Roger That: A few words on writing
November 9, 2012
Roger Shirley is a former editor of the Nashville Business Journal and longtime editorial director here at MP&F. He reads just about everything we write. And we write a lot. This is Roger’s column about writing.
Work on Your Everyday Vocabulary
I ran across a word in one of George Will’s recent Washington Post columns that had me scurrying to the dictionary. “Her job is to make life better for her members, not to make life easier for Mayor Rahm Emanuel, with his roughneck’s reputation and stevedore’s profanity, whose ideas are as admirable as his manners are deplorable.”
What in the world is a stevedore, I wondered? I’d seen the word before, somewhere; but I couldn’t even make a wild guess on what it meant. (Turns out it’s a person who loads and unloads ships at port. I’ll probably never have much use for it, but it’s now in my arsenal.)
I many times disagree with George Will politically, but I read him often as a reminder that having a fully loaded vocabulary can come in handy.
It’s an obvious point, perhaps, but one worth stating: One of the best ways to become a better writer is to improve your vocabulary.
While that means learning new words, it is equally important – perhaps more so – to learn to use your “old words” correctly. (For years, before I cared enough to start looking words up, I thought that a “maven” was an older woman who was in control of something.)
Take the term “hone in,” as in to focus on an objective. That is incorrect. What people mean is “home in.” The term originally referred to what homing pigeons did and was later adopted by the military relating to targets. To “hone” means to sharpen.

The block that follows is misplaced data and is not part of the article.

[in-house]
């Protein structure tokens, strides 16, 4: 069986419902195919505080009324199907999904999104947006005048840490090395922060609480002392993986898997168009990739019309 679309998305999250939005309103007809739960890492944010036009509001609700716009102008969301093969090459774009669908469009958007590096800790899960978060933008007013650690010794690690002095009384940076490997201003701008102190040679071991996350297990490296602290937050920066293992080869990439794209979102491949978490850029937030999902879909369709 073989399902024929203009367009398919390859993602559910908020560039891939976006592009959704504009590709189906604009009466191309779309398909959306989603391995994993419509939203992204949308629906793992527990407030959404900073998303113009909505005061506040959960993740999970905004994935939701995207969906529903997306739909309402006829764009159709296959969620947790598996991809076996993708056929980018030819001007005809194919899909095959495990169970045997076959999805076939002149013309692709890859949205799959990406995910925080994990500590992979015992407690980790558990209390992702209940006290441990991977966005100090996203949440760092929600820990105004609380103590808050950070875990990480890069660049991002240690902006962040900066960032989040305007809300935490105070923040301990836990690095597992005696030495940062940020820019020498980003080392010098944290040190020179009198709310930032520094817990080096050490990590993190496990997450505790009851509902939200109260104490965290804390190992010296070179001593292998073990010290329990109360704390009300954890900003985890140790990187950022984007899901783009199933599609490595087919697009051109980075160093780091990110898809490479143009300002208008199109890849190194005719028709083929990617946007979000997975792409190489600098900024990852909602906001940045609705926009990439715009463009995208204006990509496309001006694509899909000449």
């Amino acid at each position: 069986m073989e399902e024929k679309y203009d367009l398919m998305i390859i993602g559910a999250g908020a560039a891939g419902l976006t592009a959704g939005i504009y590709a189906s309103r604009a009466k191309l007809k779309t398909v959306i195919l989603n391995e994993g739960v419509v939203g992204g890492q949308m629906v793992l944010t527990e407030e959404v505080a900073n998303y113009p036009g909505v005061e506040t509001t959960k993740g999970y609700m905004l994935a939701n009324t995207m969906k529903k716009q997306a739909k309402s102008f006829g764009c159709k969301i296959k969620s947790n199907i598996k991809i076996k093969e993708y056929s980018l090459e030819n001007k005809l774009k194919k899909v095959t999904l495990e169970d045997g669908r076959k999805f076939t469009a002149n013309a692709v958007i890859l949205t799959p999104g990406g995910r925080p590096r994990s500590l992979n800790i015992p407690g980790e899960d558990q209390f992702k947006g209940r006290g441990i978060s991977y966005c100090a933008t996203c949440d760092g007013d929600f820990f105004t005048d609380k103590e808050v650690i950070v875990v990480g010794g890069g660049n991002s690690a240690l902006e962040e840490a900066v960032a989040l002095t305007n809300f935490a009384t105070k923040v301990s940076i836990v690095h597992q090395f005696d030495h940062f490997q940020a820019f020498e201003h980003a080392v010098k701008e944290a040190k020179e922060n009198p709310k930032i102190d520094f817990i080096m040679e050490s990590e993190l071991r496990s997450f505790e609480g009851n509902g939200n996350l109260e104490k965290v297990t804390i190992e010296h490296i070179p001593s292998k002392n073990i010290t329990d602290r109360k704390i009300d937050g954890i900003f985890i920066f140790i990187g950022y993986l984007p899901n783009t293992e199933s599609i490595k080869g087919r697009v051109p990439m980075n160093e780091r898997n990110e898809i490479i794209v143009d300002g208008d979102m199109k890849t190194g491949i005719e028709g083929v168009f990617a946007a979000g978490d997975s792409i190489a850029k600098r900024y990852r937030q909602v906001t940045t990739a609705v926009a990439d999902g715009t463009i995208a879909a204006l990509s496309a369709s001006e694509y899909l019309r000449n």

Likewise, many people do not know the difference between comprise and compose. (Hint: Never say “comprised of.”) “Proximity” means close to, so “close proximity” is redundant. The abbreviations i.e. and e.g. are not interchangeable. And on and on.
If busting someone for writing “comprised” when he means “composed” seems petty, I apologize; but petty editors help make better writers, and besides, I can assure you that I’m not being condescending when I do it – far from it. I am at times embarrassed by my fuzziness on the meaning of fairly common words, such as “innocuous” (although I’ve known what “harmless” means since I was a kid) and “discerning,” which is something I’m too often not.
Eventually, I will break down and look them up. And that’s the key – shed your embarrassment (or your laziness), learn the definition of a word and start using it correctly.
Or you can choose not to use it, but at least you won’t be avoiding it because you are fuzzy on the meaning.
I remember one day back in the eighth grade when the class nerd exclaimed in the lunch line that his French fries were tepid. I had no idea what it meant, so I looked it up. Forty-something years later, I still haven’t used tepid in an original sentence; but if I’m ever so moved, I will do so with confidence.